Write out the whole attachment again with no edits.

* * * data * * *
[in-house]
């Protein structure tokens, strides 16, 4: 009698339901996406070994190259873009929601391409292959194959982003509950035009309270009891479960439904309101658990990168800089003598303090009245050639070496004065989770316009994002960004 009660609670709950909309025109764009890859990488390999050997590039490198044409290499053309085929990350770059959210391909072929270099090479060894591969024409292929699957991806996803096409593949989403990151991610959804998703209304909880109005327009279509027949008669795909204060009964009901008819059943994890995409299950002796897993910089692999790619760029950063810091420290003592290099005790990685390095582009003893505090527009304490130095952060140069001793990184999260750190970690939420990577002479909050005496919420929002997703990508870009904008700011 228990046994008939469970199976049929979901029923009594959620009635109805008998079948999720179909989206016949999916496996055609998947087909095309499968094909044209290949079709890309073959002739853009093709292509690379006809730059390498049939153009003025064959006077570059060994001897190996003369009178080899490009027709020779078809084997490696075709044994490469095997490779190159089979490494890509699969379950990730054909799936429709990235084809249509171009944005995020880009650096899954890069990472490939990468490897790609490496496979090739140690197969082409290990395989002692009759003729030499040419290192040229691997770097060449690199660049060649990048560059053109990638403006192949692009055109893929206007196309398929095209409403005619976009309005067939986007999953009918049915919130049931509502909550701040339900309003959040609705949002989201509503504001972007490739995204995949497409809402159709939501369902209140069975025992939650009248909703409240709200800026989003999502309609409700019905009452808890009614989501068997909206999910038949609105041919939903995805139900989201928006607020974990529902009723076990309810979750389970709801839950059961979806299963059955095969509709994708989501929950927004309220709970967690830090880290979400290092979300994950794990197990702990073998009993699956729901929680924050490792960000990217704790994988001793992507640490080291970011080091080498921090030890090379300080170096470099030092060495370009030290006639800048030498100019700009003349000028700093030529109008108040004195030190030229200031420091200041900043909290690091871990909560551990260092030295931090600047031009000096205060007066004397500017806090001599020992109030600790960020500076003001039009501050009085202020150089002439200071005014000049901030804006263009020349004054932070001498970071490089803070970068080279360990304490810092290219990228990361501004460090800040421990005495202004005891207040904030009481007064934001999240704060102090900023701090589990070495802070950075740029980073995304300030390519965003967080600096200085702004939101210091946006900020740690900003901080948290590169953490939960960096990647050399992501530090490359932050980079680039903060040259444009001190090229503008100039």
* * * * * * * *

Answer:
[in-house]
């Protein structure tokens, strides 16, 4: 009698339901996406070994190259873009929601391409292959194959982003509950035009309270009891479960439904309101658990990168800089003598303090009245050639070496004065989770316009994002960004 009660609670709950909309025109764009890859990488390999050997590039490198044409290499053309085929990350770059959210391909072929270099090479060894591969024409292929699957991806996803096409593949989403990151991610959804998703209304909880109005327009279509027949008669795909204060009964009901008819059943994890995409299950002796897993910089692999790619760029950063810091420290003592290099005790990685390095582009003893505090527009304490130095952060140069001793990184999260750190970690939420990577002479909050005496919420929002997703990508870009904008700011 228990046994008939469970199976049929979901029923009594959620009635109805008998079948999720179909989206016949999916496996055609998947087909095309499968094909044209290949079709890309073959002739853009093709292509690379006809730059390498049939153009003025064959006077570059060994001897190996003369009178080899490009027709020779078809084997490696075709044994490469095997490779190159089979490494890509699969379950990730054909799936429709990235084809249509171009944005995020880009650096899954890069990472490939990468490897790609490496496979090739140690197969082409290990395989002692009759003729030499040419290192040229691997770097060449690199660049060649990048560059053109990638403006192949692009055109893929206007196309398929095209409403005619976009309005067939986007999953009918049915919130049931509502909550701040339900309003959040609705949002989201509503504001972007490739995204995949497409809402159709939501369902209140069975025992939650009248909703409240709200800026989003999502309609409700019905009452808890009614989501068997909206999910038949609105041919939903995805139900989201928006607020974990529902009723076990309810979750389970709801839950059961979806299963059955095969509709994708989501929950927004309220709970967690830090880290979400290092979300994950794990197990702990073998009993699956729901929680924050490792960000990217704790994988001793992507640490080291970011080091080498921090030890090379300080170096470099030092060495370009030290006639800048030498100019700009003349000028700093030529109008108040004195030190030229200031420091200041900043909290690091871990909560551990260092030295931090600047031009000096205060007066004397500017806090001599020992109030600790960020500076003001039009501050009085202020150089002439200071005014000049901030804006263009020349004054932070001498970071490089803070970068080279360990304490810092290219990228990361501004460090800040421990005495202004005891207040904030009481007064934001999240704060102090900023701090589990070495802070950075740029980073995304300030390519965003967080600096200085702004939101210091946006900020740690900003901080948290590169953490939960960096990647050399992501530090490359932050980079680039903060040259444009001190090229503008100039």